Black Death

5 May 2016

The Black Death according to many historians does not narrow down to one cause. There have been several interpretations of what has caused the plague. But there have not been different opinions on the effects of the Black Death. The plague has caused a decrease in population; drop in food prices, religious conflicts, and land lost. Historians can conclude with the aftermath of the plague that it was a significant event in which many people were affected.

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Besides the fact that the Black Death devastated Europe in the medieval times, it also had a powerful impact on population, culture, religion, and economy. The population decreased due to the thousands of deaths caused by The Black Death. The population “did not recover from the plague, did not resume the skyrocketing demographic curve of the late 13th century” (Cantor 88). It seemed to be estimated that almost 35 million Europeans died from the plague.

Late marriages were also a factor that caused the populations not to bounce back from adversity due to the long periods of bachelorhood. Therefore, childbirth was at a smaller percent and if a woman were to be pregnant she would die due to old age. Also, some of the people who were affected by the plague thought it was God punishing them for their sins and how they deserved it. Culture was another aspect of the plague.

Many cultures had changed and land was lost. The plague had affected people’s land because of the spread of the disease was already onto the animals. Farmers could not cultivate their farmland or animals because they were dying and then the plague had spread to the landowners. Religion, people viewed the plague as an evil deep inside themselves.

They viewed it as God punishing them for their sins so they must ask for forgiveness, donate to the church, and live better lives. Those who were punished by God “turned to better things in their minds. They abstained from all vice during that time and they lived virtuously; many divided their property among the poor, even before they were attacked by disease (Cantor 247).

Flagellants whipped themselves and scourged themselves as penance for their and society’s sins in the belief that the Black Death was God’s way of punishing them. Another thought came across that the Jews had poisoned Christian community wells badly to persecute Jews. This did not help Europe bolster their community back to normal.

The economy; due to the shortage of land and people, people were out of pay and prices of food went up. Due to many deaths, there were shortages of goods and then a rise in prices. The prices on wheat, cheese, and meat went up. Majority of farmland was left with no farmer so the food was there to rot.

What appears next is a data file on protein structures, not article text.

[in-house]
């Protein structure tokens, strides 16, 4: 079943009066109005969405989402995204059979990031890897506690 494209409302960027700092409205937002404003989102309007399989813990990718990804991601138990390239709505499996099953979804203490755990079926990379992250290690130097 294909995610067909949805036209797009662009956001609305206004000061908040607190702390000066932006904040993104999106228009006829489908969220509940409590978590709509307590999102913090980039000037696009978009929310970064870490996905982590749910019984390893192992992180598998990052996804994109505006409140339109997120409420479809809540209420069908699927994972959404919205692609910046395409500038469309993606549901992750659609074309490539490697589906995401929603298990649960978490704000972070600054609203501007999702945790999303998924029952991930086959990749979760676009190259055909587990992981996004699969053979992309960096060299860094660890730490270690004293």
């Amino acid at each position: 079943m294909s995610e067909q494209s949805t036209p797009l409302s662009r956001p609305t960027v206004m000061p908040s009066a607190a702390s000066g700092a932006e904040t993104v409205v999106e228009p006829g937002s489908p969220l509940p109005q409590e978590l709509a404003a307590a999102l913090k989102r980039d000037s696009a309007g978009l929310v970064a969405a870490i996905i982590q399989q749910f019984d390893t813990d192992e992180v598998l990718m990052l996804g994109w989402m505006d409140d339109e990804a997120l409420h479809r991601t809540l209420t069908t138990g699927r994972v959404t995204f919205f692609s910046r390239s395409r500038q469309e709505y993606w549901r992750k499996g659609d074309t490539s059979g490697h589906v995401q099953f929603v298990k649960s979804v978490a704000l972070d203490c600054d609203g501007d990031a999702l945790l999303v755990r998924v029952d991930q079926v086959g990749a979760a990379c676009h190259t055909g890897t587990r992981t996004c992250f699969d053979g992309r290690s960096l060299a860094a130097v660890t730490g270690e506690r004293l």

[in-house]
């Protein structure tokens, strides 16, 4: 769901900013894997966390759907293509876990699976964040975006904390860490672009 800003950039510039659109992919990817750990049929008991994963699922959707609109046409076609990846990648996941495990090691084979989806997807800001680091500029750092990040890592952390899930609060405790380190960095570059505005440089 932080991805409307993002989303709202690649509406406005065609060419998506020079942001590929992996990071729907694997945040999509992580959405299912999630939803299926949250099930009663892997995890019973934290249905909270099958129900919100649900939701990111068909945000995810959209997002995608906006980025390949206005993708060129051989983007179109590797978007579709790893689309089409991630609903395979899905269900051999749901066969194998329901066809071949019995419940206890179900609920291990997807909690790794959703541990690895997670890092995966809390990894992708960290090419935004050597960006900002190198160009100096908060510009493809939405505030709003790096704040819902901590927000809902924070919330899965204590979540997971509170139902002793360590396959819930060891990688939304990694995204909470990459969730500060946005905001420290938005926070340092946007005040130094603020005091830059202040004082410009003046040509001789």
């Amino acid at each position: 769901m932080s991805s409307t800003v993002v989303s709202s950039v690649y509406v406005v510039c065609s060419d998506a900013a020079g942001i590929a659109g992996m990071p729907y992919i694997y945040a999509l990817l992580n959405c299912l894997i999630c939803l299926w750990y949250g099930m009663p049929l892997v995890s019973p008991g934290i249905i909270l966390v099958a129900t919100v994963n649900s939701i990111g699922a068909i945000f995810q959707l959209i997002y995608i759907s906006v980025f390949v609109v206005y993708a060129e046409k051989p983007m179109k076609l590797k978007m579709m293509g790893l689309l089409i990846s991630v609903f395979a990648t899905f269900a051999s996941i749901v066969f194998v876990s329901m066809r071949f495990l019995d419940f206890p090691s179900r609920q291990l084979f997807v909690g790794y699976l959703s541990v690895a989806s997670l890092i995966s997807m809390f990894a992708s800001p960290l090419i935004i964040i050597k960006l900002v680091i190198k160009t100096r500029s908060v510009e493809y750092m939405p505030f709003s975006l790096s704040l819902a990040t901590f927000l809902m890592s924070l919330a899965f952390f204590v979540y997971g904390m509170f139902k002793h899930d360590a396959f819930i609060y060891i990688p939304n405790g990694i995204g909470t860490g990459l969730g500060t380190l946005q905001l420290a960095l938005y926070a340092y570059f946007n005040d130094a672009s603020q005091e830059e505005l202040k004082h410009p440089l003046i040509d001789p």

Due to that, people could not provide food for themselves and they had to buy food even though the prices went up; the consumption of meat went up as well. The plague affected Europe’s community so much that people were living different lifestyles, from growing there own food to surviving on high priced food while sick.

Cantor writes from a Political history view as well as a Cultural historical view. Political History is “the narrative and analysis of political events, ideas, movements, and leaders. It is distinct from, but related to, other fields of history such as Diplomatic history, social history, economic history, and military history, as well as constitutional history and public history” (Wikipedia n.p.). Cantor writes from a political history view because he focuses on the impact the Black Death had on Europe.

Cantor also writes from a Cultural history view; Cultural History is building on materialism but focuses on language as a historical view and borrows from anthropology and linguistics of people in the past. Cantor writes from this view partially because he analyzes the people that deeply impacted the Black Death and how the cultural world was affected by it.

But his main focus was to convey the difference in cultural backgrounds and how they affected the Black Death. It was believed/said that the cause of The Black Death and majority of the plagues that struck Europe were epidemics of the bubonic plague. (CJ Duncan, Scott S).

One historian believes that “the disease was a viral haemorrhagic fever, characterized by long incubation period of 32 days, which allowed it to be spread widely even with the limited transport of the Middle Ages.” It was spread by being emerged from its “animal host” and then attacked Europe/Asia communities over and over. The Black Plague spread quickly, believed to being spread by animal host, because fleas and rats would transfer it to other animals. Another prediction was that a fleabite would an infected rat; Yersinia Pestis grows in its gut.

The Black Death is believed to have started to spread from the human to human with no rats and or fleas involved because places where the plague hit there were no rats. In conclusion to The Black Death and how Cantor wrote in his perspective, it is hard to say what is the deciding factor in what caused the plague all together. Since the plague has many reasons as to what caused the spread they all eventually lead to what happened after, tragedy.

The plague affected how people lived their lifestyles, farms were lost and lots of people died. As well as food prices going up because many animals got infected with the plague causing them to die; the farmers weren’t able to provide for themselves or families. Cantor wrote his book with historical facts and key people who set the tone for the book. Other historians did the same but had a different opinion on what caused it. Concluding this The Black Death left the world with open eyes to show how a sickness will affect not only people but religion and money too.

Bibliography
1. “Black Death.”

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